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How Betty Draper Is Influencing January Jones' Post-'Mad Men' Roles

05/18/2015 11:08 am ET | Updated May 18, 2015
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Warning: This post contains spoilers for “Person to Person,” the series finale of “Mad Men.”

"Mad Men" made a concerted move to bid farewell to each of its principal players during Sunday's finale, with most of them sailing off to happier horizons. Even Meredith had a smile on her face after Roger sacked her. Arguably the only character guaranteed an unhappy ending -- depending how you interpret Don Draper/Dick Whitman's semi-ambiguous future, of course -- is Betty, who was diagnosed with lung cancer in the penultimate episode. That tragic news gave January Jones an Emmy-worthy scene in which she told Don over the phone not to assume care of Sally, Bobby and Eugene, seeing as he hasn't exactly been a hands-on father lately (or ever).

Betty was long ago cemented as one of the show's defining characters. The obvious winner of television's Monster-Mother Award, Jones -- like much of the "Mad Men" cast -- will forever be followed by the shadow of her iconic contributions to the show. And for good reason: None of her screen roles since "Mad Men" premiered in 2007 have eclipsed the impact, and corresponding fan debates, of Betty. (Jones' most substantial gig came with 2011's "X-Men: First Class," in which she portrayed Emma Frost.)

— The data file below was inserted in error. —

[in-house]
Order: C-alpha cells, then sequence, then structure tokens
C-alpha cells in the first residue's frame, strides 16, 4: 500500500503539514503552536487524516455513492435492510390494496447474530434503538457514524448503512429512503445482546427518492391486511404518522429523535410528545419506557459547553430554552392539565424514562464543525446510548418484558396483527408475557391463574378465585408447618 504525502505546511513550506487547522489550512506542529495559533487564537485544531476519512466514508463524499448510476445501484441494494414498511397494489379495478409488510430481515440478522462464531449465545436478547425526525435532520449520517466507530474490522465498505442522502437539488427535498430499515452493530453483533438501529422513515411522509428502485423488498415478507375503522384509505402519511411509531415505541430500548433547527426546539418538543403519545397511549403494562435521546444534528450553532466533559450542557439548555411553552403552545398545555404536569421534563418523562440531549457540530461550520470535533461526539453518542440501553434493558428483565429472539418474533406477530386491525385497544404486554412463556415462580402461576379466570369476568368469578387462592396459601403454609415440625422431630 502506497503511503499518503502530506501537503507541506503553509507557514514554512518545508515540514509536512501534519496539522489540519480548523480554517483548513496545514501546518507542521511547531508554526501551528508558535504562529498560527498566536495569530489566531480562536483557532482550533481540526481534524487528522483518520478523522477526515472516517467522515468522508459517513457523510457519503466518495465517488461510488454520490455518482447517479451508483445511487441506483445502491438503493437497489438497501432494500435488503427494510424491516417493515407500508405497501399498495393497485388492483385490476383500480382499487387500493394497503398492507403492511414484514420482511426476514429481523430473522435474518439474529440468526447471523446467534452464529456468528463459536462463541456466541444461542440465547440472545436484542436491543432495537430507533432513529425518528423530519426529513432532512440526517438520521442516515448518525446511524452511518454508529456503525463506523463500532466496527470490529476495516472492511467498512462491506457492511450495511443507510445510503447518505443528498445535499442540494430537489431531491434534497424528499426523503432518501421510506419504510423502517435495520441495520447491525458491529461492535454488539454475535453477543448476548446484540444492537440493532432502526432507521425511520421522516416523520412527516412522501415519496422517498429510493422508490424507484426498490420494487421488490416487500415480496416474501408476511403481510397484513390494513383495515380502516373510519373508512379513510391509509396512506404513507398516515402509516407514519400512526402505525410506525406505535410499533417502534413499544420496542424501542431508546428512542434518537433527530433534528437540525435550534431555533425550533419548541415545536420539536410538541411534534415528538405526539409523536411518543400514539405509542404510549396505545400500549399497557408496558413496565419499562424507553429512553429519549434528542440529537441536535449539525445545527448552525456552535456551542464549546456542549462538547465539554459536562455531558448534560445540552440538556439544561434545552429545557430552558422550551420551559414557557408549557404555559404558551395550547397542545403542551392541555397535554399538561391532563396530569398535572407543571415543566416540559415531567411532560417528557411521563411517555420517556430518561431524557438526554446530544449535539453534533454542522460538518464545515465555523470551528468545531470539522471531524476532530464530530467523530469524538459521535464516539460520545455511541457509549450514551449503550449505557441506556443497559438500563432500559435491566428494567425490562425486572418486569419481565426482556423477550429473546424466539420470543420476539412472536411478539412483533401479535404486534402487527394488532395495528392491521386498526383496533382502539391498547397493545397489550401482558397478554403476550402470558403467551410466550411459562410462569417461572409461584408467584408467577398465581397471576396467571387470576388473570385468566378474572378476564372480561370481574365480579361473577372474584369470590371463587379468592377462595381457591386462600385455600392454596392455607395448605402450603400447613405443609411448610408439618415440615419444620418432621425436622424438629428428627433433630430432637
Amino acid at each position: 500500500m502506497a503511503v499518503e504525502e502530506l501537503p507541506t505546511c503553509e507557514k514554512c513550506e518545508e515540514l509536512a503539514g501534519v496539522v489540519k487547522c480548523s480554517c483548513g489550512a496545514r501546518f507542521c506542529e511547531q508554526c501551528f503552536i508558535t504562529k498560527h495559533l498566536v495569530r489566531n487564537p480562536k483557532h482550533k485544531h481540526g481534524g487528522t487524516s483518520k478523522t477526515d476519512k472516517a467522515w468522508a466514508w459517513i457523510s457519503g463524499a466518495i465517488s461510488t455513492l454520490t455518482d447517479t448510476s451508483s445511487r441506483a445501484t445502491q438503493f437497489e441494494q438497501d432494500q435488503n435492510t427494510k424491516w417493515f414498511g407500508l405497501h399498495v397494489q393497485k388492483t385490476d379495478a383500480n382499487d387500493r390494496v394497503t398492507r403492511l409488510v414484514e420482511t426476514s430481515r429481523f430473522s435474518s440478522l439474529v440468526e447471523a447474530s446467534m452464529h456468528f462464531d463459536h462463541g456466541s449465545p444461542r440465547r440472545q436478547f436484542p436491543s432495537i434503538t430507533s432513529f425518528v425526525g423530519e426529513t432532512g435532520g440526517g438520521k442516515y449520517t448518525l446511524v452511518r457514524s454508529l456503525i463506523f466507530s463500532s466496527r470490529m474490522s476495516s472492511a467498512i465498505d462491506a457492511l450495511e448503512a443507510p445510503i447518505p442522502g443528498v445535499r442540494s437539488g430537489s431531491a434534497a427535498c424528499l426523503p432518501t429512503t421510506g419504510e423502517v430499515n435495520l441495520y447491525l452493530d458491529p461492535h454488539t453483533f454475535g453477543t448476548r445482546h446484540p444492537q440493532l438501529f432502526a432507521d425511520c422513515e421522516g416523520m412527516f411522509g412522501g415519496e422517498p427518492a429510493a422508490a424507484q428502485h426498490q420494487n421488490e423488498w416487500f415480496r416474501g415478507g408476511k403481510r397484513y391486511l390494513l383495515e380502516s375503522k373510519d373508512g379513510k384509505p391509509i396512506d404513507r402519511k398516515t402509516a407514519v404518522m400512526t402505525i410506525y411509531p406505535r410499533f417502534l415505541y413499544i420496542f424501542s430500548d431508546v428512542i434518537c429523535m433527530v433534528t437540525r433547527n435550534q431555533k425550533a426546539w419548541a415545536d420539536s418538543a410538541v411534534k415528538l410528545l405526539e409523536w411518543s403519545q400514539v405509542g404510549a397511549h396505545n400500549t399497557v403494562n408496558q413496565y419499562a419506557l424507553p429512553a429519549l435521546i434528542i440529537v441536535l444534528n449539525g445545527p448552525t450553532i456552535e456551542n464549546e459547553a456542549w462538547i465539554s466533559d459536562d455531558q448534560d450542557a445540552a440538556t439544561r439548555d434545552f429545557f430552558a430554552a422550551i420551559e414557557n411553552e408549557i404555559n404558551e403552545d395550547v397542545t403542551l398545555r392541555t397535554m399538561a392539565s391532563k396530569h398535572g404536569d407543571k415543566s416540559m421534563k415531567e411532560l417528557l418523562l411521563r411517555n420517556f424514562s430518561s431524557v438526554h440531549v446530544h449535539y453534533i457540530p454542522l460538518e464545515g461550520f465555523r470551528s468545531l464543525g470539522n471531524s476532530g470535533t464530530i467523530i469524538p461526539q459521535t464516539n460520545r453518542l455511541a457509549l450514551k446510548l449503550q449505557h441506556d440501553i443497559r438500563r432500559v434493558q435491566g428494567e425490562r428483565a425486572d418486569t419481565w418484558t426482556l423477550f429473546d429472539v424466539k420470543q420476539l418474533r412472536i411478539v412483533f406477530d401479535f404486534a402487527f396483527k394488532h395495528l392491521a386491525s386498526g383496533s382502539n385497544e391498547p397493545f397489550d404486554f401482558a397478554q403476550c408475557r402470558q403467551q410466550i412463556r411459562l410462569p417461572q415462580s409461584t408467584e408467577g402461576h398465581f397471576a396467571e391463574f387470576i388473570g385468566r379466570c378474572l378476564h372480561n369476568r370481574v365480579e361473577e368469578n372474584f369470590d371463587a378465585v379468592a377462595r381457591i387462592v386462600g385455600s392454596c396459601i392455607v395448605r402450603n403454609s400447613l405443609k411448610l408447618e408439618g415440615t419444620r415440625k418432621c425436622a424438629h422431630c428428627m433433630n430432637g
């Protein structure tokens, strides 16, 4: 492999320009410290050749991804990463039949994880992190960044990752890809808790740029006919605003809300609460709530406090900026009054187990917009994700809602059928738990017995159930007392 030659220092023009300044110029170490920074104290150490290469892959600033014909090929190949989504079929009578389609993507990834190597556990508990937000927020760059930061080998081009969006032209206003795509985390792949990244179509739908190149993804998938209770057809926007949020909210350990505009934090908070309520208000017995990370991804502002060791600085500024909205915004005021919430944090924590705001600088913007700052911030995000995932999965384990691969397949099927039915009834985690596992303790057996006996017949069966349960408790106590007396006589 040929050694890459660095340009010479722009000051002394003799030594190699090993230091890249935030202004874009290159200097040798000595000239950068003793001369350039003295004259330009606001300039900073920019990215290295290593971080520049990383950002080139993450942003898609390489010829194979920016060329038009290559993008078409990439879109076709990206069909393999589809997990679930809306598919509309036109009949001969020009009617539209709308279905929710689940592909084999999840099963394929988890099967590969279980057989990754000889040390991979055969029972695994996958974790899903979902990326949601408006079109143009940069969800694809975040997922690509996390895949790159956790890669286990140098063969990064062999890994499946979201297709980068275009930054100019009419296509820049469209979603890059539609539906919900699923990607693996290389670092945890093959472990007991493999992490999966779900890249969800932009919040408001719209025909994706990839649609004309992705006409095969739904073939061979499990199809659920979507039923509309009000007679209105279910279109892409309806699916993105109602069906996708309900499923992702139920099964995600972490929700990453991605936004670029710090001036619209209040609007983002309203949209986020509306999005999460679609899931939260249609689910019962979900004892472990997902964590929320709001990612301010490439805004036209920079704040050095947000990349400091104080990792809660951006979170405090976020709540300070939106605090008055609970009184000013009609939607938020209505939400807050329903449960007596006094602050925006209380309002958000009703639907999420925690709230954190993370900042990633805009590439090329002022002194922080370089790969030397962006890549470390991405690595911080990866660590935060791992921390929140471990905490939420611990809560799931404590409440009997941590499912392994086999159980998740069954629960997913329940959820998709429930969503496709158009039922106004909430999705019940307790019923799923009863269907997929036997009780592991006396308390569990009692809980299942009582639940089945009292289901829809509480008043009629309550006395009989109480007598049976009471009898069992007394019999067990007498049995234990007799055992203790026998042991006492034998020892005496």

So how does the woman who gave us Betty Francis (formerly Betty Draper) determine her next career moves? The same way she did throughout the show's run, Jones told The Huffington Post during last month's Tribeca Film Festival, where she had a supporting role in the new movie "Good Kill," which opened this past weekend in limited release. "I tried to do all kinds of different things and not put myself in a place where I’d be typecast," she said.

That meant Jones, 37, initially "balked" at the "Good Kill" script, which casts her as the wife of a U.S. Air Force pilot (Ethan Hawke) who cares for their children while her husband grows increasingly disillusioned and distant. (Sound familiar, "Mad Men" fans?) Not wanting to step into the shoes of another suffering housewife, Jones was reluctant to draw again from the same headspace that dictated her tenure in the House of Matthew Weiner.

"She had severe communication problems with her husband and she didn’t know much about him," she said of her "Good Kill" character, indicating another connection to the AMC series. "But the parallels ended there, and I also felt like if I’m going to limit myself from playing a wife and a mother for the rest of my career, I’m not going to work because women are wives and mothers, and it doesn’t make them any less interesting."

Now that "Mad Men" has actually ended, Jones will have to hunt for the role that becomes her next Betty. After "Good Kill" premiered at the Toronto International Film Festival last year, Jones appeared as reported boyfriend Will Forte's love interest on the Fox hit "The Last Man on Earth." ("I didn’t want to do another TV show right away, but it was just too good to pass up," Jones told Entertainment Weekly.)